In Chapters 2 and 3, Provine turns to her historical evidence, demonstrating that punitive crusades against drugs historically have targeted racial minorities by portraying them as especially prone to abusing alcohol and other drugs and as morally corrupt threats to responsible white Americans. Provine’s history, although based largely on other studies, draws together the evidence in support of this thesis in a synthesis found nowhere else. Although most readers are likely to know generally of the moral crusades against alcohol, opium, and marijuana in American history, for instance, few are likely to know how thoroughly racialized were these campaigns. Thus, Prohibition in the South contributed directly to black disenfranchisement as its supporters relied heavily on images of drunken black men, fueling efforts not only to ban alcohol but also to restrict access to the ballot (pp.38, 52-58).
In Chapter 4, Provine analyzes the development of federal policy on crack cocaine in the 1980s, showing that members of Congress and law enforcement officials alike acted on racialized assumptions. As in earlier anti-drug crusades, they assumed that most crack users were racial minorities, that the drug represented an irresistible enticement and could not be shaken once tried, that the scourge was threatening to spread from black ghettoes to the white middle class, and that only extremely harsh punishment could discourage the hardened minority criminals who sold and used the drug. Although available evidence at the time discredited these assumptions, the country was seized by a “moral panic,” and Congress rushed into law a bill with draconian punishment even for carrying exceedingly small amounts of crack cocaine, resulting in the notorious “crack-powder” sentencing disparity of 100-1 (pp.107-115). Although Provine identifies some culprits in this story (namely Reagan administration officials and conservative members of Congress), she emphasizes that the racially-framed assumptions behind the disparity were widely held and that even many members of the Congressional Black Caucus supported the measure. Her target here, as in the study as a whole, is institutionalized bias, not intentional racism.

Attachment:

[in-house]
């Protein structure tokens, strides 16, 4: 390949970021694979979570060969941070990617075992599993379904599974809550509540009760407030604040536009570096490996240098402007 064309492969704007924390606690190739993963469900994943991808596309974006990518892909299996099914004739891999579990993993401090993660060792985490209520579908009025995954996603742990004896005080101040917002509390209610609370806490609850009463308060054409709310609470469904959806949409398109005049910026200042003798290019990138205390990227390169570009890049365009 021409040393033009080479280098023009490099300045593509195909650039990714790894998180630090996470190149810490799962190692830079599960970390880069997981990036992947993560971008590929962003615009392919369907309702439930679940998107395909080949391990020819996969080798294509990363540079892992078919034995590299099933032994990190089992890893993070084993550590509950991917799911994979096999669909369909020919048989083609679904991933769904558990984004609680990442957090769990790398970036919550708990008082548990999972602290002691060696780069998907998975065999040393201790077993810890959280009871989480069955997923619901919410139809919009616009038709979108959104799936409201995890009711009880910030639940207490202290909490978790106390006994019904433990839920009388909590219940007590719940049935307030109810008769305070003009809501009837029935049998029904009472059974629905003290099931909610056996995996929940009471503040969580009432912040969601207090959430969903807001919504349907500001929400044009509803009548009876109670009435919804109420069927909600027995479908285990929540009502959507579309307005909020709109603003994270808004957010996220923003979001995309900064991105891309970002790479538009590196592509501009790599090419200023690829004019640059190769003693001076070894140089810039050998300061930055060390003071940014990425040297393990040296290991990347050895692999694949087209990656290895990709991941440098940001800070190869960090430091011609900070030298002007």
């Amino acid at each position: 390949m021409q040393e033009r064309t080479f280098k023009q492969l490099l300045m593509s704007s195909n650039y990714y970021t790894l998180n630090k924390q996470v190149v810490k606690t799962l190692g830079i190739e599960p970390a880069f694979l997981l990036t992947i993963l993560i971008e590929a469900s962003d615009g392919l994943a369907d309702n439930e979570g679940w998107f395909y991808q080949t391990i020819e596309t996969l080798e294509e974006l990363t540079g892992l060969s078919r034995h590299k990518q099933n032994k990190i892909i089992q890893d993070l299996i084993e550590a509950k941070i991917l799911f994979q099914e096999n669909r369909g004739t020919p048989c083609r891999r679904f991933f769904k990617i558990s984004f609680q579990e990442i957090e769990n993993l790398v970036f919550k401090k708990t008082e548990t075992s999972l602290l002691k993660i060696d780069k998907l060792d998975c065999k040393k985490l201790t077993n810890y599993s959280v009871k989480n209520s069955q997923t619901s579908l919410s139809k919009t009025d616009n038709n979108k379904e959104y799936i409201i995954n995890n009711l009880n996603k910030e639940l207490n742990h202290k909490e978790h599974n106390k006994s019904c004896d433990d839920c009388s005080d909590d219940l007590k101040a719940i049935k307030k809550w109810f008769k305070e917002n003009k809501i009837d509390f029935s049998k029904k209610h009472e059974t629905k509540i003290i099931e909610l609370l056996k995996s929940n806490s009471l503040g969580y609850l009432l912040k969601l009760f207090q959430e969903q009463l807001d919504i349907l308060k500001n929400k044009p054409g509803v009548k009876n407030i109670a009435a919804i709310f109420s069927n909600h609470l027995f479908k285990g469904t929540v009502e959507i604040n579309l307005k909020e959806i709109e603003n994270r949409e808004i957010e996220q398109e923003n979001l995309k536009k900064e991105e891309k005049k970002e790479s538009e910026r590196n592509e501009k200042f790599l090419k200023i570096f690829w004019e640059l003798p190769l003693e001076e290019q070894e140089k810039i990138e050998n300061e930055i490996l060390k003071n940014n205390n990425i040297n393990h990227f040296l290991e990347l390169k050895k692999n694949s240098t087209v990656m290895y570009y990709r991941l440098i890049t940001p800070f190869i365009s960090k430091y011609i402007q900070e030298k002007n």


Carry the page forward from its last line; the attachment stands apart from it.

Provine examines the tragic racial impact of the crack policy in Chapter 5, with a particular focus on how federal officials responded to growing evidence of this impact. While whites have always represented a majority of crack-cocaine users, the rate at which African-Americans were incarcerated in federal prison more than tripled from 1980 to 1999, while the disparity between whites’ and blacks’ prison sentences for drug crimes increased dramatically from 6% in the mid-1980s to 93% in the late 1990s (p.127), largely as a result of enforcement targeted at black crack users and dealers. Under pressure from civil rights groups and social scientists, the Federal Sentencing Commission recommended a sharp reduction in the crack/powder sentencing disparity, and, under the existing law, this reduction was to take effect unless overridden by an act of Congress, signed by the President. The majority in Congress, however, led by members incensed by the claim that such disparities [*153] represented racism (they asserted no “intent” to discriminate) voted overwhelmingly to override the Commission’s recommendation, and President Clinton signed the legislation, thereby affirming the policy.